Hernando commission votes to settle litigation over Hernando Beach dredge

Published Jan. 15, 2014

BROOKSVILLE — The Hernando County Commission agreed Tuesday to settle the final piece of the complex litigation over the botched Hernando Beach Channel dredge.

In exchange for dropping all litigation, the county will receive $2.5 million from Halcrow Inc., the engineer of record on the project. The settlement was negotiated last week and was better than the $1.75 million offered by Halcrow before mediation, said Jon Jouben, deputy county attorney.

The settlement brings to an end years of legal wrangling. Outgoing commission Chairman Dave Russell praised the work of the staff in reaching the settlement.

"I believe this to be fair and just settlement,'' Russell said, noting that the best part was "the Hernando County dredging project is over.''

The actual dredge work was finished in early 2012. The project cost more than $15 million and took 17 years from start to finish. Various legal, environmental and financial issues caused long delays.

The latest legal wrinkle erupted after the county fired Orion Dredging Services LLC in 2010 for failing to complete the dredge. Orion sued the county, blaming Halcrow for designing a defective dredging plan.

In November 2012, the county agreed to pay Orion and its dredging subcontractor, Harvey-Taddeo, $1.7 million while acknowledging that the county actually owed them $4.4 million.

At that point, the companies and their bonding companies agreed to drop their legal actions against the county, and their attorneys went to work on behalf of the county, bringing the work they had done for their previous clients with them.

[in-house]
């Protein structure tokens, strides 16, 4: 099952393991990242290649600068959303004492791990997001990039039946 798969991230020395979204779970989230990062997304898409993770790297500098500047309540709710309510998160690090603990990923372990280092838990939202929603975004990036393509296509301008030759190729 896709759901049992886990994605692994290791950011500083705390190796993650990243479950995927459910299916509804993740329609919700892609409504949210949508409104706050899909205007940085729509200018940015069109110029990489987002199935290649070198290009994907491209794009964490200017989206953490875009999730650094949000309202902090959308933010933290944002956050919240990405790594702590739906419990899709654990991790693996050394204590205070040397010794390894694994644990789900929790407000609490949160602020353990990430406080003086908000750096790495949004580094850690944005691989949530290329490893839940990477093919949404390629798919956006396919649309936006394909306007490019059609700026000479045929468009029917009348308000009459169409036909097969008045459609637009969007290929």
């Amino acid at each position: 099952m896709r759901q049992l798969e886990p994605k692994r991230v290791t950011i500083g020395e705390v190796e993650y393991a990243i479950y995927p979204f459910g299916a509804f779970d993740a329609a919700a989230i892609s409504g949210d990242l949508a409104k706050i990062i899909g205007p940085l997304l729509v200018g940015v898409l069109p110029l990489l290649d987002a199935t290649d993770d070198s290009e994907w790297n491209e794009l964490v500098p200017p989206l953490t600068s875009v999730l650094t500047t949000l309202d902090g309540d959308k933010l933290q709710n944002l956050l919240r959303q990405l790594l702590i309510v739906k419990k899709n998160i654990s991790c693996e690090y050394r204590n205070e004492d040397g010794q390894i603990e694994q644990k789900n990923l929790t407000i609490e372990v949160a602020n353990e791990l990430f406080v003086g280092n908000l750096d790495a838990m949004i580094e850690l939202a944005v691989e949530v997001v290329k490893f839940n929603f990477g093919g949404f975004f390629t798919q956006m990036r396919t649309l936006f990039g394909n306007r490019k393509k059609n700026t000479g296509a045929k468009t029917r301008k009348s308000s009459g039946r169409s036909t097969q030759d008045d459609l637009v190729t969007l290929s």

At that point, the county was only litigating against Halcrow.

The deal at the time was that the county would pay reduced legal fees to the new lawyers and share with the lawyers half of the funds returned over and above $1.7 million.

Later in Tuesday's commission meeting, Russell said he already had an idea for spending roughly $500,000 the county will now return to its Transportation Trust Fund — money that previously had been borrowed for the dredge.

As the commission was discussing awarding the contract to design improvements for Barclay Avenue, Russell suggested that the extra dollars be used to match new state transportation money he expects the governor to make available soon.

Russell said the state dollars will likely go to shovel-ready projects. Assistant county administrator for operations Brian Malmberg said that was precisely what he was hoping to do, to get the Barclay design in place as soon as possible.

Russell also suggested that if money was available, the county might move up plans for improvements at the intersection of Cortez and Mariner boulevards, a congested area commissioners have said is a priority.

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Barbara Behrendt can be reached at or (352) 848-1434.